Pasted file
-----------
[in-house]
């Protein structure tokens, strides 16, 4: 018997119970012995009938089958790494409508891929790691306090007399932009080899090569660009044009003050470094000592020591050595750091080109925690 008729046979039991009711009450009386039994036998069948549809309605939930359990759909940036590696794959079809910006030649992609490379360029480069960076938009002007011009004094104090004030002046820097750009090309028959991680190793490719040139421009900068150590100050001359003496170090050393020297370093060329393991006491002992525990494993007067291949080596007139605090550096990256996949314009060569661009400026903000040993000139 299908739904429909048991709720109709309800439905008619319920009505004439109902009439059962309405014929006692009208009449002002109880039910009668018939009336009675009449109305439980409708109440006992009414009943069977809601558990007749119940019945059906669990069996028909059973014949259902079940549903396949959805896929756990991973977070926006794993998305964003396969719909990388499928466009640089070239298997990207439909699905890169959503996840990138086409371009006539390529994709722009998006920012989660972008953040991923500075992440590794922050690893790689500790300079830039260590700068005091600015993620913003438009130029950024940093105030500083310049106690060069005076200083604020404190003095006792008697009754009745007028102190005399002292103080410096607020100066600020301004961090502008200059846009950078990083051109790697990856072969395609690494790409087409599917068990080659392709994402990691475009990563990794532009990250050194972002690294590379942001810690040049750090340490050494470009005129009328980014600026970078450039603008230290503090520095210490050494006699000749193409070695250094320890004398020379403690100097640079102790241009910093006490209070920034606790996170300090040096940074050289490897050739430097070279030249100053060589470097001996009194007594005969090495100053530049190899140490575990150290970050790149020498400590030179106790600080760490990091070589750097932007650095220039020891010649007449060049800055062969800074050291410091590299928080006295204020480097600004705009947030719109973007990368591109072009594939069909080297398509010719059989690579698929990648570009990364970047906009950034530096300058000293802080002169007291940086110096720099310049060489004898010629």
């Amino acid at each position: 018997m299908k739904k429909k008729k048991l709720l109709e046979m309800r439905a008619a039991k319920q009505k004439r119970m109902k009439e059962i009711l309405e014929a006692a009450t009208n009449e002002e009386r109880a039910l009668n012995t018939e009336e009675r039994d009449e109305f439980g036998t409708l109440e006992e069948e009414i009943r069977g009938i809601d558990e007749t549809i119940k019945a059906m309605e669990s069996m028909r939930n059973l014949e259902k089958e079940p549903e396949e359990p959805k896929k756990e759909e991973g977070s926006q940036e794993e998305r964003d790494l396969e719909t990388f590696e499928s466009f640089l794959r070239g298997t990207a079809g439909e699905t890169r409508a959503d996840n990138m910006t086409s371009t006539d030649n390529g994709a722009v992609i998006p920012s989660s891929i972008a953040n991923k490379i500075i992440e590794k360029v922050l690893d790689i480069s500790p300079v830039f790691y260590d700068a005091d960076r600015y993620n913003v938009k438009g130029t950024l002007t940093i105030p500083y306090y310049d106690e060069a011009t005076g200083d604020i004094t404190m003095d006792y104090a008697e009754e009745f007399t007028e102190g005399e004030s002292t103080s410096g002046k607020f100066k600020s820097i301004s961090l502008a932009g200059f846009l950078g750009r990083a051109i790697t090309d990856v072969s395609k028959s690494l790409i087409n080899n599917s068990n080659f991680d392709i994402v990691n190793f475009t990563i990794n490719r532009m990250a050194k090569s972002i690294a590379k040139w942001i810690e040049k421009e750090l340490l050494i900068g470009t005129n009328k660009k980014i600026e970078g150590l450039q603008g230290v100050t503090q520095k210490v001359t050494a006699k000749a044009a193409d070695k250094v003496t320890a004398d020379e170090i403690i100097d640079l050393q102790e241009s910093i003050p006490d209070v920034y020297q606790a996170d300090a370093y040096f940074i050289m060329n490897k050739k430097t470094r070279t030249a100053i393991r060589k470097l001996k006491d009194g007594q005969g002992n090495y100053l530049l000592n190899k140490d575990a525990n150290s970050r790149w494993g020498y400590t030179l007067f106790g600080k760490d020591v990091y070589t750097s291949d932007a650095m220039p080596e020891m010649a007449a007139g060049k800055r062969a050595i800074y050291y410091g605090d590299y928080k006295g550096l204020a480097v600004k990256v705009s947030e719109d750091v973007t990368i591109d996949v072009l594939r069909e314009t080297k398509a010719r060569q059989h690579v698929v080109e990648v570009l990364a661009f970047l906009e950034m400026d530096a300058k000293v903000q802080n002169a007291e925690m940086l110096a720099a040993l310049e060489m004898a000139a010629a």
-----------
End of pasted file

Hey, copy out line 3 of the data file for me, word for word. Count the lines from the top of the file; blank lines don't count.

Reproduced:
């Amino acid at each position: 018997m299908k739904k429909k008729k048991l709720l109709e046979m309800r439905a008619a039991k319920q009505k004439r119970m109902k009439e059962i009711l309405e014929a006692a009450t009208n009449e002002e009386r109880a039910l009668n012995t018939e009336e009675r039994d009449e109305f439980g036998t409708l109440e006992e069948e009414i009943r069977g009938i809601d558990e007749t549809i119940k019945a059906m309605e669990s069996m028909r939930n059973l014949e259902k089958e079940p549903e396949e359990p959805k896929k756990e759909e991973g977070s926006q940036e794993e998305r964003d790494l396969e719909t990388f590696e499928s466009f640089l794959r070239g298997t990207a079809g439909e699905t890169r409508a959503d996840n990138m910006t086409s371009t006539d030649n390529g994709a722009v992609i998006p920012s989660s891929i972008a953040n991923k490379i500075i992440e590794k360029v922050l690893d790689i480069s500790p300079v830039f790691y260590d700068a005091d960076r600015y993620n913003v938009k438009g130029t950024l002007t940093i105030p500083y306090y310049d106690e060069a011009t005076g200083d604020i004094t404190m003095d006792y104090a008697e009754e009745f007399t007028e102190g005399e004030s002292t103080s410096g002046k607020f100066k600020s820097i301004s961090l502008a932009g200059f846009l950078g750009r990083a051109i790697t090309d990856v072969s395609k028959s690494l790409i087409n080899n599917s068990n080659f991680d392709i994402v990691n190793f475009t990563i990794n490719r532009m990250a050194k090569s972002i690294a590379k040139w942001i810690e040049k421009e750090l340490l050494i900068g470009t005129n009328k660009k980014i600026e970078g150590l450039q603008g230290v100050t503090q520095k210490v001359t050494a006699k000749a044009a193409d070695k250094v003496t320890a004398d020379e170090i403690i100097d640079l050393q102790e241009s910093i003050p006490d209070v920034y020297q606790a996170d300090a370093y040096f940074i050289m060329n490897k050739k430097t470094r070279t030249a100053i393991r060589k470097l001996k006491d009194g007594q005969g002992n090495y100053l530049l000592n190899k140490d575990a525990n150290s970050r790149w494993g020498y400590t030179l007067f106790g600080k760490d020591v990091y070589t750097s291949d932007a650095m220039p080596e020891m010649a007449a007139g060049k800055r062969a050595i800074y050291y410091g605090d590299y928080k006295g550096l204020a480097v600004k990256v705009s947030e719109d750091v973007t990368i591109d996949v072009l594939r069909e314009t080297k398509a010719r060569q059989h690579v698929v080109e990648v570009l990364a661009f970047l906009e950034m400026d530096a300058k000293v903000q802080n002169a007291e925690m940086l110096a720099a040993l310049e060489m004898a000139a010629a």